Tuesday, September 29, 2020

Remodeling Our Hut: Part 36 Stair Carpeting and Tractor Shenanigans

 The end of September is nearly here and it is high time I update the progress and lack of progress on the remodel. 


 Since it has been over a year since we started this adventure, we're sort of shame-faced we're not further along, but with us, every project takes more time than we originally thought it would.  Add Covid to the mix, and well, everything gets delayed.


Anyway, picking up where I left off in April 2020, we needed to have carpeting installed on the upstairs staircase. 

Carl had fought with rearranging the entire staircase in October 2019.  This is the only area of the house to be carpeted as every professional advised us wood steps would be beautiful, but also slippery and therefore dangerous.  Since I've already demonstrated my ability to descend staircases on my derriere more times than I care to count, yes, please, bring on the carpeting.
 I was able to order the carpeting right from home using our sample number and the carpet installer went to pick it up so we didn't have to leave the house at all.
Before the carpet could be installed, Carl had to figure out how to cover the formerly plastered wall with hardwood and add the step caps to the outside of each step. 
Lots of tedious work.


The carpet installer came in late April and we vacated the house while he worked here alone for the sake of social distancing.  When we came back home, though, we noticed a problem with the installation due to height differences between the riser and the additional wood trim, so the installer had to come back at a later date to do parts of the job over.

Finally, by May 4, the stair carpet was done.

By May 12, Carl was working on the staircase railings.  He had some complicated math to work out, so we put up a temporary handrail for the time being.

With Spring springing up all over the yard, we decided to put a halt to the indoor work and focus on the front garden landscaping.  Everything in the front yard had been torn out prior to the remodel, so it was dismal coming home to a big mess in the front yard.  And besides, the gardens themselves had been neglected for almost a year, and Mother Nature takes back her domain in no time when the gardener is a slacker.  Oh the weeds!

The Quarry Pond was at a nice level in early May, but the landscaping was full of weeds.  I really didn't know where to start, but decided it was high time to downsize a few more areas. 

The Quarry Bypass Trail with the split-rail zig-zag fence was something I really hated to part with, but I had no time to weed the area any longer, so I took out the fence and relocated the hostas to a shadier area near the Formal Garden stone wall.  Now that the plants are gone, I merely have to mow the area.

The hostas are much happier in the shade again.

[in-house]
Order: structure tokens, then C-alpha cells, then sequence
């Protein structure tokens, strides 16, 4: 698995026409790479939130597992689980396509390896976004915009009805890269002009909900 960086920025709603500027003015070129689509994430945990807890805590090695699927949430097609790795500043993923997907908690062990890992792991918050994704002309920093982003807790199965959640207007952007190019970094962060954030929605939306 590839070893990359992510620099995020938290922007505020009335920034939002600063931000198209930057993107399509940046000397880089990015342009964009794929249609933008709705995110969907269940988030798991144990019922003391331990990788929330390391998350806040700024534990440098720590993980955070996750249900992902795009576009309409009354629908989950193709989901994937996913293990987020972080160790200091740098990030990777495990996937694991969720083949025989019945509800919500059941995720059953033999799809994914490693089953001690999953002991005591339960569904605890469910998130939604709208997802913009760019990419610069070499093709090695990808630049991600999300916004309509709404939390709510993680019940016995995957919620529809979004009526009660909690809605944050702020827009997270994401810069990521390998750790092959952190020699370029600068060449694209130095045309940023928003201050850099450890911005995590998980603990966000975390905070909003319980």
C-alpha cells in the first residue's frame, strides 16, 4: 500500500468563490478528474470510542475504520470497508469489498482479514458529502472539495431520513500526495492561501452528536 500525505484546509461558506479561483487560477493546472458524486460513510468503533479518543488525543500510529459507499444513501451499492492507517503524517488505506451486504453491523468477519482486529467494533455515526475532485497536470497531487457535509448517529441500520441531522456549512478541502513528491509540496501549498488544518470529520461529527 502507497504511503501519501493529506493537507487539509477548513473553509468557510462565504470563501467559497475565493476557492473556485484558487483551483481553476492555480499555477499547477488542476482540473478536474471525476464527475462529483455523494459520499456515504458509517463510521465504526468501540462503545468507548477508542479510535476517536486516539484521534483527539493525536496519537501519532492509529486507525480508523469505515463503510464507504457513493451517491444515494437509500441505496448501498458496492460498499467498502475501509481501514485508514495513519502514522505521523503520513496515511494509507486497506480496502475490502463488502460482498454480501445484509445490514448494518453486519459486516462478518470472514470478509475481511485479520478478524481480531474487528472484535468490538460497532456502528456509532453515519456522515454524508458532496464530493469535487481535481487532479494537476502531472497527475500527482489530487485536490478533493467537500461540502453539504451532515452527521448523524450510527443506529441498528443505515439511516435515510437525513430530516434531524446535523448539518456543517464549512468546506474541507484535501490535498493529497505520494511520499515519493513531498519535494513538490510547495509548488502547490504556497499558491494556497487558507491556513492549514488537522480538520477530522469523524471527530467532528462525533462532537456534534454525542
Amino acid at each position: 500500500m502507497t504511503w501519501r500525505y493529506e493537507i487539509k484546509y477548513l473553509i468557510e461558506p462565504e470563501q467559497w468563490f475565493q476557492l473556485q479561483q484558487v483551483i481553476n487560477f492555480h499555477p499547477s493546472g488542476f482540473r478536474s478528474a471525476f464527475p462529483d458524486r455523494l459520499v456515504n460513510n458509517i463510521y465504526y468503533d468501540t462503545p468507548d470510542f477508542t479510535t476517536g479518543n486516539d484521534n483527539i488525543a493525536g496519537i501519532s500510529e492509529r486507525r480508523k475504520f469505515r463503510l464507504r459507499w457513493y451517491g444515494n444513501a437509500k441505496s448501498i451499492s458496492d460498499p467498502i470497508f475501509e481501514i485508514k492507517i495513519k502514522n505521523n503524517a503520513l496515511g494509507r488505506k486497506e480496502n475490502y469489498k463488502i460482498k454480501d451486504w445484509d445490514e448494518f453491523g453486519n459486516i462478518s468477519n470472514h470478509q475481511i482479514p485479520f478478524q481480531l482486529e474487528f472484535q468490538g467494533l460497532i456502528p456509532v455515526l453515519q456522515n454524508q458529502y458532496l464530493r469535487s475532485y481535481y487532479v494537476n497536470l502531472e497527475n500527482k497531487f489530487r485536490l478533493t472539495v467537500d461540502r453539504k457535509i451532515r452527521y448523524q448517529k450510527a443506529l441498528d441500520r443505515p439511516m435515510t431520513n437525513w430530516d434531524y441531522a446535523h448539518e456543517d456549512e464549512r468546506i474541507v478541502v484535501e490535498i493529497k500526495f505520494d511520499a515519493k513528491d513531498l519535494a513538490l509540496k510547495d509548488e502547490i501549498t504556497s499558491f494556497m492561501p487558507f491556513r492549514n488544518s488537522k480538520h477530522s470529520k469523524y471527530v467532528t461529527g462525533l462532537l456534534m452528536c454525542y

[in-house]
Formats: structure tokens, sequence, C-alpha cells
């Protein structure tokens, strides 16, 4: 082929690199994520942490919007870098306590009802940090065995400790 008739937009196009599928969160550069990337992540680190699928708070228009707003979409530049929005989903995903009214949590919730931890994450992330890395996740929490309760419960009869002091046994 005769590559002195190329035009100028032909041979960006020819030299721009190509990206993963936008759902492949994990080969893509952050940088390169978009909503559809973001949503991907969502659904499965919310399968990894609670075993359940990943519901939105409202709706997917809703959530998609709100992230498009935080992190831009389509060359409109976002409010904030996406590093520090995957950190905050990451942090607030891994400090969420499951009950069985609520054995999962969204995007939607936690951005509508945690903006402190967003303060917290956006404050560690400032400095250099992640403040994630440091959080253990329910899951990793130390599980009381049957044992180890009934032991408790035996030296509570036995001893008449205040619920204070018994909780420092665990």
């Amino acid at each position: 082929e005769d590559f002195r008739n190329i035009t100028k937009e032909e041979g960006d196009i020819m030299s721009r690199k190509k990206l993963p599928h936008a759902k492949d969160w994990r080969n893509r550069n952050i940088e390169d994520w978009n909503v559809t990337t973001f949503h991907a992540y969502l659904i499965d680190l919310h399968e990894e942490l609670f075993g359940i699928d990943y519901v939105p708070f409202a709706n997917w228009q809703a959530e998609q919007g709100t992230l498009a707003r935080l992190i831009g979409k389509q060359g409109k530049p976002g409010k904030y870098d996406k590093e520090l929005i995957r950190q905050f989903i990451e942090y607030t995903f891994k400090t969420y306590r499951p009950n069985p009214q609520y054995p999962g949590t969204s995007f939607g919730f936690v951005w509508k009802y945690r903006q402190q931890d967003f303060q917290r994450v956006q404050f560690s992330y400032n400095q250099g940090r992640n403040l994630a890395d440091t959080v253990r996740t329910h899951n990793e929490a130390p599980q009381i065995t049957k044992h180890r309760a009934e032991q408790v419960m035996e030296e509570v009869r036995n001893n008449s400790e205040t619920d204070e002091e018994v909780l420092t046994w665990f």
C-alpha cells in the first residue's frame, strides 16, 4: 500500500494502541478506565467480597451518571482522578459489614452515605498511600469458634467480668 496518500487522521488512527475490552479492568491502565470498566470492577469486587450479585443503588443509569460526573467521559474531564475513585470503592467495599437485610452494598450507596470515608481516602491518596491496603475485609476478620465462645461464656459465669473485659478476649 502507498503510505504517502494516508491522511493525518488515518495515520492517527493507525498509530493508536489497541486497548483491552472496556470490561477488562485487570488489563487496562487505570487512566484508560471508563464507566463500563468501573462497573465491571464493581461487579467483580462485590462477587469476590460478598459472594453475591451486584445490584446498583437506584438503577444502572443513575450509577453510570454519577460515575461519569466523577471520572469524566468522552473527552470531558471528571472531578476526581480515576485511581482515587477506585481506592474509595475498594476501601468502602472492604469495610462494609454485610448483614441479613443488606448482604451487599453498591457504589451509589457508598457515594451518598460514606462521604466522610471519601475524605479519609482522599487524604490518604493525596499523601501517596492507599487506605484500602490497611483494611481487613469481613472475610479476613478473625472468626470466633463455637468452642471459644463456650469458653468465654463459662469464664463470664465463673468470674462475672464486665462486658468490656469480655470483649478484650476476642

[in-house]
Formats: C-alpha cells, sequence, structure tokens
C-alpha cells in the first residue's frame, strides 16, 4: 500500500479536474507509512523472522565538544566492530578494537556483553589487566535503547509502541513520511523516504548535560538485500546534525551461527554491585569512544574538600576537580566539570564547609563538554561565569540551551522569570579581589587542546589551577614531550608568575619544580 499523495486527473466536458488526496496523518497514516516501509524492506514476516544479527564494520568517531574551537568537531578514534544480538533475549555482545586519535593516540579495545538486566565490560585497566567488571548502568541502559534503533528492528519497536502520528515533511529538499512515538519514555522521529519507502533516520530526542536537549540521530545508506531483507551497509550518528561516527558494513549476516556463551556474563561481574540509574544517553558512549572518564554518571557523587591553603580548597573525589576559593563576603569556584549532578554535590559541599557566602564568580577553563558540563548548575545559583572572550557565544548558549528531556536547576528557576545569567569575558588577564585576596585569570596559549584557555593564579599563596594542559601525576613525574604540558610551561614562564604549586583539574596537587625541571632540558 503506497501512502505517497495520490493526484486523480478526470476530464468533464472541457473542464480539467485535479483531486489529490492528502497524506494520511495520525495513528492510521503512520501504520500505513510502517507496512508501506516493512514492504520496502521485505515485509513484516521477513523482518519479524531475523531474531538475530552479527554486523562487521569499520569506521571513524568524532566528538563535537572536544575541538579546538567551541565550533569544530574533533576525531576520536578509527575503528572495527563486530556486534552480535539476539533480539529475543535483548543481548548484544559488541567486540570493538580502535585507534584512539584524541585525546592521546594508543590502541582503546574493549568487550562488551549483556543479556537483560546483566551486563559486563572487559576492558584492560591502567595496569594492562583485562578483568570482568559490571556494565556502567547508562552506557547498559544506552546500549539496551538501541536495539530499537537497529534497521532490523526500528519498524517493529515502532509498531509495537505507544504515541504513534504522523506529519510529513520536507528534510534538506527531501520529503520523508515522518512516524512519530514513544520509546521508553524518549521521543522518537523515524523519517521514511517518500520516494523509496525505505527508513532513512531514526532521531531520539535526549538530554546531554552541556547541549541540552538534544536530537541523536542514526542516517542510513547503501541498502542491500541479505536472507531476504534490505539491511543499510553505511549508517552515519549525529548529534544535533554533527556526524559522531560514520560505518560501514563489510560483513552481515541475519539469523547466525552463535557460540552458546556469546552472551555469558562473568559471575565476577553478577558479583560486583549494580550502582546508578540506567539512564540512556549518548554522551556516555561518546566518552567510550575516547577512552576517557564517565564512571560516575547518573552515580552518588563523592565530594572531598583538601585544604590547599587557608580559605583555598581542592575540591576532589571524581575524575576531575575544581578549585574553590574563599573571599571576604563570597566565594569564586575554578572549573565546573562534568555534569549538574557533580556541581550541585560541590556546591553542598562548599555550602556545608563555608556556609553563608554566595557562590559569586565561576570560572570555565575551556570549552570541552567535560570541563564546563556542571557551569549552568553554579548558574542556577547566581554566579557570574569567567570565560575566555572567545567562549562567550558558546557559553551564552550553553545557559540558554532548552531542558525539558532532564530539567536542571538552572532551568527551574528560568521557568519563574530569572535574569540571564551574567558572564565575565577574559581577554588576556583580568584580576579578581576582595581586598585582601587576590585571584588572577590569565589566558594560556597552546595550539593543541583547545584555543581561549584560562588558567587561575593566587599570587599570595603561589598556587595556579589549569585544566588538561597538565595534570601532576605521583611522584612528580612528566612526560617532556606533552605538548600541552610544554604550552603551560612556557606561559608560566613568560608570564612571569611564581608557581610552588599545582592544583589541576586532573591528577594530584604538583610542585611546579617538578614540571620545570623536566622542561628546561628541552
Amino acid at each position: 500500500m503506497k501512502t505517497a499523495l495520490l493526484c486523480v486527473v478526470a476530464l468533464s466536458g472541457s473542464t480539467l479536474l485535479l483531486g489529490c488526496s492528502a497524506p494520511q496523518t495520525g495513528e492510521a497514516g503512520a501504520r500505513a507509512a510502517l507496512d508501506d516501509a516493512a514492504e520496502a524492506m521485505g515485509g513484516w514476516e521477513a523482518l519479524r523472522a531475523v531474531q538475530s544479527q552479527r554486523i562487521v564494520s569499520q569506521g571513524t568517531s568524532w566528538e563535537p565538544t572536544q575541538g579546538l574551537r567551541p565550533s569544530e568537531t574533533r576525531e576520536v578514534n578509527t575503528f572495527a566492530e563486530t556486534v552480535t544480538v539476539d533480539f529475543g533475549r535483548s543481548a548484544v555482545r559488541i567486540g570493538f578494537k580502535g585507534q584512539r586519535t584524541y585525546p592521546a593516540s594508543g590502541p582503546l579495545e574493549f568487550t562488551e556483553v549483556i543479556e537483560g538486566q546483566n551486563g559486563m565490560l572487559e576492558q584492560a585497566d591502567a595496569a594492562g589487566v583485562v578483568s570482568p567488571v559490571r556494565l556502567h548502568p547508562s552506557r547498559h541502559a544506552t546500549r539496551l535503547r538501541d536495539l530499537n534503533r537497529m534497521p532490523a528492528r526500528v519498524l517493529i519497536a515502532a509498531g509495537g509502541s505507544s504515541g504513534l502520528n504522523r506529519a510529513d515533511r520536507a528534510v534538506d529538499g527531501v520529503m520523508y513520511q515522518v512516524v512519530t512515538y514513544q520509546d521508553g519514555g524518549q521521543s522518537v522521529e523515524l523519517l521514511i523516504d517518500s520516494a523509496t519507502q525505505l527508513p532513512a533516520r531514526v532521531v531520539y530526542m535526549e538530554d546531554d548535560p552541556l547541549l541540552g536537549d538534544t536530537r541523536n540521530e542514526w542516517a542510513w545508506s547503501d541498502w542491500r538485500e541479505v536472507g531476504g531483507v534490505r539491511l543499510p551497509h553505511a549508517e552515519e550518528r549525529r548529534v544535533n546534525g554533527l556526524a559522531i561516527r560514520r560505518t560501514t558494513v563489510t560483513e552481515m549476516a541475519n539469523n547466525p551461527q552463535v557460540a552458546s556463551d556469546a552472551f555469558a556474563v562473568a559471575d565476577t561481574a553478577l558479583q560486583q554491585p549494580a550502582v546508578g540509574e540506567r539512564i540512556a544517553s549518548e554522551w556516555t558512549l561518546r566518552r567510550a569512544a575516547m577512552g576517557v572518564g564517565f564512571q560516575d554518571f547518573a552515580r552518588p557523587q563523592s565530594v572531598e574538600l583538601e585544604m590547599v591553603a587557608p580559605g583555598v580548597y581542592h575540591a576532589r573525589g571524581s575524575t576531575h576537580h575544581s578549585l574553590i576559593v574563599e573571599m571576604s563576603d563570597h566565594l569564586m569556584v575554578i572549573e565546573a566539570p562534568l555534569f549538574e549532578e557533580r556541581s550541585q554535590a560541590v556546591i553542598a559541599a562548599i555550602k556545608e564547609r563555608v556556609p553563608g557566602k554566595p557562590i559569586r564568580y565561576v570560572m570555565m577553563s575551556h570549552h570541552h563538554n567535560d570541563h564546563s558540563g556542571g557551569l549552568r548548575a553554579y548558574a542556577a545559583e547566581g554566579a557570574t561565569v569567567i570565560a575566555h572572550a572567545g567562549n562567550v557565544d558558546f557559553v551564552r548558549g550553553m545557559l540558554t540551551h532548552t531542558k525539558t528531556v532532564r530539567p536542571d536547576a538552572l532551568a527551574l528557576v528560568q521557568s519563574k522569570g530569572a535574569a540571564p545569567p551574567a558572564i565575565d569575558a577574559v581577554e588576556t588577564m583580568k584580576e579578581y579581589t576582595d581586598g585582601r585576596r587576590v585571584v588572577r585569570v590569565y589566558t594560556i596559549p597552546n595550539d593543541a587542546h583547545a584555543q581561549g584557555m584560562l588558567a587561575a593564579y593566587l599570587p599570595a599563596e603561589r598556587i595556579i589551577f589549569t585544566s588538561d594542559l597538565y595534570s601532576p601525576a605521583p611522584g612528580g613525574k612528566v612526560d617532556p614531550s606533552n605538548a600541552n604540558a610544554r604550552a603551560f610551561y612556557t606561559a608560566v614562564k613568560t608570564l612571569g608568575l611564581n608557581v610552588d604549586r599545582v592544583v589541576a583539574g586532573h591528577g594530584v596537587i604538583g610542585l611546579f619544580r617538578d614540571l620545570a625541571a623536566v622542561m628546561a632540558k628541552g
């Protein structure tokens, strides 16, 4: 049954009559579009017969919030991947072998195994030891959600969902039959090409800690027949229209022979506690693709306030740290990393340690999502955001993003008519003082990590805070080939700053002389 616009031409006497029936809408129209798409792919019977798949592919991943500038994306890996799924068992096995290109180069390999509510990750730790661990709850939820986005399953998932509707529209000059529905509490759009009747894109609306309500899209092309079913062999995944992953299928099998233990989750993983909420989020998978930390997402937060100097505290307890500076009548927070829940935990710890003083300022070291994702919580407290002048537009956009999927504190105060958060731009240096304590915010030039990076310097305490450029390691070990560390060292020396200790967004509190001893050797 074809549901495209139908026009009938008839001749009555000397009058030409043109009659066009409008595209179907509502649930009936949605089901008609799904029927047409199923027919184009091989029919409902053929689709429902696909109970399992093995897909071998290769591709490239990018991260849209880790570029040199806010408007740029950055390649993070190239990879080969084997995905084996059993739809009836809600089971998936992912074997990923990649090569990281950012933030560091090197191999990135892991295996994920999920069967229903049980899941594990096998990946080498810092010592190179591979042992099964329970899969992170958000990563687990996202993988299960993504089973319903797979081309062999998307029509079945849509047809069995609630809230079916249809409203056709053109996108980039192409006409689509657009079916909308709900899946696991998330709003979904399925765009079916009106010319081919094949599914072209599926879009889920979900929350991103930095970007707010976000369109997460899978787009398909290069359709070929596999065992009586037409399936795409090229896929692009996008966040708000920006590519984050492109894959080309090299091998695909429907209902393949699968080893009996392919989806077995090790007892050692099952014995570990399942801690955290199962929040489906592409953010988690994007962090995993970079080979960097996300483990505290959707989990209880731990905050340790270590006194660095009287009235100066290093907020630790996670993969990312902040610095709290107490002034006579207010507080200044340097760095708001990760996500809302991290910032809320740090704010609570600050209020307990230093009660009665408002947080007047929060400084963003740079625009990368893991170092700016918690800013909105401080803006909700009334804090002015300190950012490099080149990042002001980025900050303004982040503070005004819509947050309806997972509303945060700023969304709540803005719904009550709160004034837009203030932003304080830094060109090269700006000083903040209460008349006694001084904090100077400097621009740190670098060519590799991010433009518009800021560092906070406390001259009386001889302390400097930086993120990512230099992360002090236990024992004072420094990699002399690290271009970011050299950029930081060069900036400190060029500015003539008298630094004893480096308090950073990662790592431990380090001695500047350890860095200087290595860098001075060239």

Joel and Abby had been waiting to plant their lawn since they moved in to their new home in December of 2018.  Carl and I went up to help Joel rake up stones and plant grass seed May 23.

The next day, Sunday, May 24, Joel and I took two of our tractors and joined a neighborhood tractor parade of approximately 30 other tractor enthusiasts, going 20 miles around the area to drive by some neighbors who have been struggling with their health. 

Joel is parked in front of me and I followed him the entire route.


Everyone took a break at noon for a lunch at a local golf course where we ate outside.  I never thought I'd drive my dad's 1972 tractor and Joel's 1954 so far from home, but it was fun and worth it to see the smiles on the faces of the people waiting for us on their front lawns.  There's a feeling I can't explain when you see that many old tractors all together going down the road, it never fails to choke me up.  Joel and I left home with our tractors (top speed of about 18 mph) at 9AM, drove the 20-something miles and arrived back home at 3PM. 

 We all need a break from stress and worry during these times, and what could be better than a few hours driving across the countryside on an antique tractor waving to happy people?  

I know it's a day I will never forget.  :-)



Anonymous said...

Hi Karen so good to hear from you here and know you are both well. My daughter’s boyfriend is planning to drive around Australia in a Chamberlain tractor he restored. He is ‘TheTravelling Jackeroo’ on facebook. He is finishing high school here and just wants to appreciate life at a slow pace for a while. The tractor will give him that! All the best, Sam in Australia.

FlowerLady Lorraine said...

Dear Karen ~ what a wonderful treat to read this newsy post from you, ending with that great tractor road trip for you and Joel. Seeing bits and pieces of your remodeled home, shows just how beautiful and unique it is going to be. Lots of love into the work and you'll enjoy it when finished. ~ Love, hugs and prayers for you and yours ~ FlowerLady

chavliness said...

Carl's amazing. He is a true master craftsman and I admire his ability and patience. The stair case turn out beautiful, and I can't wait to see it with the rails. I wish I could see that tractor procession! I'd be smiling too. Many folks would parade their vintage cars, so why no heirloom tractors!